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Are travel bans effective?

Airport with notes about traveling

Travel bans upend economies, communities and health care systems, but there is little evidence to suggest that they prevent the spread of disease. Photo: Alamy.

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Countries including the US are taking dramatic steps to contain the spread of the novel coronavirus, with some barring entry to anyone who has recently visited China.

But do travel bans work?

DEOHS Lecturer Nicole Errett

Very little research exists, and the evidence available suggests any benefit may be temporary, according to a new study led by Nicole Errett, lecturer in the University of Washington Department of Environmental & Occupational Health Sciences, and colleagues at Johns Hopkins University.

The research was published in January in the Journal of Emergency Management.

We asked Errett to explain why international travel bans may do more harm than good and what countries should do instead.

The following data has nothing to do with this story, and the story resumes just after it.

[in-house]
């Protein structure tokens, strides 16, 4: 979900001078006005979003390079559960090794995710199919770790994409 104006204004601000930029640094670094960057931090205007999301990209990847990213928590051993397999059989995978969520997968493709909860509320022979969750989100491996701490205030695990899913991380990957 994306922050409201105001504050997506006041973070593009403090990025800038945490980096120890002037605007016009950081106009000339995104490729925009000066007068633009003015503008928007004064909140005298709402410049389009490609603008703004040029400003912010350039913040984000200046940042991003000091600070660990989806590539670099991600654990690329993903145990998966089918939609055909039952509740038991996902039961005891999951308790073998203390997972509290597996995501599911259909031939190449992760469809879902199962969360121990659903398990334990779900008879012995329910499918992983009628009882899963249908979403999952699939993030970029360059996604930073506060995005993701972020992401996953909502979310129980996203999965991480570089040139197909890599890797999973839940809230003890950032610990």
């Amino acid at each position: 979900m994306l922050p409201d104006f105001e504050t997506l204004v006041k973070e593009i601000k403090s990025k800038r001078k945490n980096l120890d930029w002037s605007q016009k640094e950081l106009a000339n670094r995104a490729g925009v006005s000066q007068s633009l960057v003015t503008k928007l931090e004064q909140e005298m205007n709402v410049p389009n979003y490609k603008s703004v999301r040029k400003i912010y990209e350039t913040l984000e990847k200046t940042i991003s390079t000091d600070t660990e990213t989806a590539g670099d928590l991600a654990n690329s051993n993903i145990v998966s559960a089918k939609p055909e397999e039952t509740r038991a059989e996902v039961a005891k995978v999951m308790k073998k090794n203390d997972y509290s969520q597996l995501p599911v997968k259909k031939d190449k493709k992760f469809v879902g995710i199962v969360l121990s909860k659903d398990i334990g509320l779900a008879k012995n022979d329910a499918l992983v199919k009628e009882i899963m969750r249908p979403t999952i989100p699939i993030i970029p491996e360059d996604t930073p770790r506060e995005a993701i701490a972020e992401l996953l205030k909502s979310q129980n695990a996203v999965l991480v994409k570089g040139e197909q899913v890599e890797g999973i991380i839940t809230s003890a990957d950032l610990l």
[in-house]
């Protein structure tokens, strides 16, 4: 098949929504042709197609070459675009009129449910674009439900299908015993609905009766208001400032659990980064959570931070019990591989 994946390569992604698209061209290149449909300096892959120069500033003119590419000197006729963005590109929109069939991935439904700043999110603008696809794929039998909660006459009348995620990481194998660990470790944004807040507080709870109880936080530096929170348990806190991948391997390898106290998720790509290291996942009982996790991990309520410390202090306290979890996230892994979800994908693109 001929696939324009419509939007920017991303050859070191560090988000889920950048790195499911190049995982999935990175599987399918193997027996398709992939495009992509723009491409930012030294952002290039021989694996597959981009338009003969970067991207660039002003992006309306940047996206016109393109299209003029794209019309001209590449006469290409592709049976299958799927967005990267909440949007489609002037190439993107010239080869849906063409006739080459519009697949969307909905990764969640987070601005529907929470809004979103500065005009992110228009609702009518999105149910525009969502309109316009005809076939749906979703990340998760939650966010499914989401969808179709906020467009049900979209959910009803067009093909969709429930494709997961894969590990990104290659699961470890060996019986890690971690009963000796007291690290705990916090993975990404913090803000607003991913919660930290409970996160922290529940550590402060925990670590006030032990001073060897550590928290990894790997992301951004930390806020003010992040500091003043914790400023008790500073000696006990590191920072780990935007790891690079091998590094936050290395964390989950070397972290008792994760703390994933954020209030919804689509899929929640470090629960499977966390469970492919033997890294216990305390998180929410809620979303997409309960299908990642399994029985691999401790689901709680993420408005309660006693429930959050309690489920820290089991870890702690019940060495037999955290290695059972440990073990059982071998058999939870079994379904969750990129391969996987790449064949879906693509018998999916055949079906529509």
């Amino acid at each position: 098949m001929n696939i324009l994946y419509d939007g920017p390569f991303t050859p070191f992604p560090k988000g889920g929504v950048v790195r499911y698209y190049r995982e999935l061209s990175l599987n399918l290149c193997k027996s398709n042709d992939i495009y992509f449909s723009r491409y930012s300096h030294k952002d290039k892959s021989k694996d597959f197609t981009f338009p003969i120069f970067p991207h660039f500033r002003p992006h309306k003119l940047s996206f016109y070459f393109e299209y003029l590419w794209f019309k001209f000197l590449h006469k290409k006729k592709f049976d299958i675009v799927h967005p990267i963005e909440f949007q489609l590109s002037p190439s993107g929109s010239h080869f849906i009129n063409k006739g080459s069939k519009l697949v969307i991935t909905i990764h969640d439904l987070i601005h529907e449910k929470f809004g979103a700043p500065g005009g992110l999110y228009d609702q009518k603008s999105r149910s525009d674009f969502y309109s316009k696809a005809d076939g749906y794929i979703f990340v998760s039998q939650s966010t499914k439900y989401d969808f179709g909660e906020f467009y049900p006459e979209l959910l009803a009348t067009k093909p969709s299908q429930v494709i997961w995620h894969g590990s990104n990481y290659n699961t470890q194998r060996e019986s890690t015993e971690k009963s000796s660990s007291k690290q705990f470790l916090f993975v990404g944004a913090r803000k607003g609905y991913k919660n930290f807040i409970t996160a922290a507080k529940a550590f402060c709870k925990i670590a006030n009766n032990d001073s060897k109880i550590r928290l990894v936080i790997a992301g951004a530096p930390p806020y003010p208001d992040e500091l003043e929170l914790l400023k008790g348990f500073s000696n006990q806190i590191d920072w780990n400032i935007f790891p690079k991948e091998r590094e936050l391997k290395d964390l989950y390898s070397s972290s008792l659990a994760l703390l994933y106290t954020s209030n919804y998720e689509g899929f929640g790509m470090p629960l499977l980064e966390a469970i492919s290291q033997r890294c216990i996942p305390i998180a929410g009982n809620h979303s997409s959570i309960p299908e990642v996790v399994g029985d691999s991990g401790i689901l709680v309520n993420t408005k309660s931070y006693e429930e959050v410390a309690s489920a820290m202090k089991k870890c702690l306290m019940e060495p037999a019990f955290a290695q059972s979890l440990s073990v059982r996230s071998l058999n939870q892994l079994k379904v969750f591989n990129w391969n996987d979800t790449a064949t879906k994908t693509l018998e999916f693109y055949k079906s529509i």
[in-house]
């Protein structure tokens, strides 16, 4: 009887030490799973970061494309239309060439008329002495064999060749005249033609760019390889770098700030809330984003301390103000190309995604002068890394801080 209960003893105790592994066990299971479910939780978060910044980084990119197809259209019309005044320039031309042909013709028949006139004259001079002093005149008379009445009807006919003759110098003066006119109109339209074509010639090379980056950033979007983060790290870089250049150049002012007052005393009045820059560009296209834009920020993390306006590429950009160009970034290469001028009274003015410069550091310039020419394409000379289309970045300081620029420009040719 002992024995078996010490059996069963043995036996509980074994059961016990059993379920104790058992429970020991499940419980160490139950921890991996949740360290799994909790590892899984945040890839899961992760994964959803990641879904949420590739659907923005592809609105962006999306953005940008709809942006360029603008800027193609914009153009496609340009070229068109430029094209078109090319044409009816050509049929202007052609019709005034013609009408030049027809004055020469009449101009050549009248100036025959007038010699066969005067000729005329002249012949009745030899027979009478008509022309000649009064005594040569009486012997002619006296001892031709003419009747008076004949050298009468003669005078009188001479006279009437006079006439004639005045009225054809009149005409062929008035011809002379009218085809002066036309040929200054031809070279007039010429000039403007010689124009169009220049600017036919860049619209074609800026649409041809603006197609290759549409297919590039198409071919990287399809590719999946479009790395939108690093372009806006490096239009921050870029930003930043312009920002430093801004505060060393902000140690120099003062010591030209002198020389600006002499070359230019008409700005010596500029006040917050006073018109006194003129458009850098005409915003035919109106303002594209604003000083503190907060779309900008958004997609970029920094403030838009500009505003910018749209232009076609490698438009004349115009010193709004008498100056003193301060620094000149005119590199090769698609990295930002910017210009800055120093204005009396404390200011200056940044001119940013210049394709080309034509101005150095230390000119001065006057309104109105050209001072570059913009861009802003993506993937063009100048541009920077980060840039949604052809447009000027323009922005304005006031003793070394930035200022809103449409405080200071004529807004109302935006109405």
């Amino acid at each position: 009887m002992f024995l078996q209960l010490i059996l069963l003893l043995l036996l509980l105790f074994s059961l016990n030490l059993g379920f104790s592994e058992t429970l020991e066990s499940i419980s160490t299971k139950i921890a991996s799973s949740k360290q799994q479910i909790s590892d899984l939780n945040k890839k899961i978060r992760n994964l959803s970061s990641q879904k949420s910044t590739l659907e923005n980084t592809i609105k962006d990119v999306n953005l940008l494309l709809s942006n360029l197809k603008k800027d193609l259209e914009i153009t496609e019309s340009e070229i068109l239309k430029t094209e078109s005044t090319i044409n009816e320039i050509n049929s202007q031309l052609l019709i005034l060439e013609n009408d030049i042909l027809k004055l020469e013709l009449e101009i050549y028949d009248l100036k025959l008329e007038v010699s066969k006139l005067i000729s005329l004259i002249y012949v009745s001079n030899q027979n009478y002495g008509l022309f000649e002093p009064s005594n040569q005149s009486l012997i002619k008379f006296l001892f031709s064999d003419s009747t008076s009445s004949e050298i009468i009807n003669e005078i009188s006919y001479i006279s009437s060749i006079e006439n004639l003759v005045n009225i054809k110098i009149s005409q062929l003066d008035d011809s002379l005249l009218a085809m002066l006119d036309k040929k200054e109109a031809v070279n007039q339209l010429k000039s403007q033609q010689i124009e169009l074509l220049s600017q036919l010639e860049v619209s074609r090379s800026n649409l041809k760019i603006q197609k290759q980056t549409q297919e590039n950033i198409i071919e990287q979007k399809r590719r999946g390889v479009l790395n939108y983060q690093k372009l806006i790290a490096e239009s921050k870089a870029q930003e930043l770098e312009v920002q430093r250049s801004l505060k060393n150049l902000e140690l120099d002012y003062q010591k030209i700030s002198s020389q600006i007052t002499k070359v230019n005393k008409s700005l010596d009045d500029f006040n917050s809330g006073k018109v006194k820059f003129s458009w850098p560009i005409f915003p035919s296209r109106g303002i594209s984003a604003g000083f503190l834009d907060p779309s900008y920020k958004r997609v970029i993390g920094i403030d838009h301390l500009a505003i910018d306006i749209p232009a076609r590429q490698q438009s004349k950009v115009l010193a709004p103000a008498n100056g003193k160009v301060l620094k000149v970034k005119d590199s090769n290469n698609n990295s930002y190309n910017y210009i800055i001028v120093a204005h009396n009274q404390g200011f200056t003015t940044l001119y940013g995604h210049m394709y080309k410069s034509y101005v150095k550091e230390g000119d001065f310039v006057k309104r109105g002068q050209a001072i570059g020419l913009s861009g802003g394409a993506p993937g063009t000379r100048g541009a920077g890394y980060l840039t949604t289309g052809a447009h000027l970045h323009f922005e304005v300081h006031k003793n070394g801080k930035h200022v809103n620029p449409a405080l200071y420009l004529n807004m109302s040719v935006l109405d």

You reviewed more than 2,000 research articles and found just six studies that explored the use of international travel bans to control the spread of emerging infectious diseases. What did you learn?

We looked at four infectious diseases that have emerged in recent years—the Ebola virus, SARS (Severe Acute Respiratory Syndrome), MERS (Middle East Respiratory Syndrome) and the Zika virus (we did not include other infectious diseases, such as influenza).

We found only a handful of modeling studies on Ebola and SARS, and nothing that evaluated the impact of an actual ban after it was implemented.

Some of the evidence suggests that a travel ban may delay the arrival of an infectious disease in a country by days or weeks. However, there is very little evidence to suggest that a travel ban eliminates the risk of the disease crossing borders in the long term.

Our ability to draw conclusions across the different studies we reviewed was limited by the small number of relevant studies. We urgently need more research in this area to understand whether travel bans and other control measures are truly effective.

Countries including the United States, New Zealand and the Philippines have imposed travel bans in response to the emergence of the new coronavirus in China. What’s the harm in using travel bans to combat infectious diseases?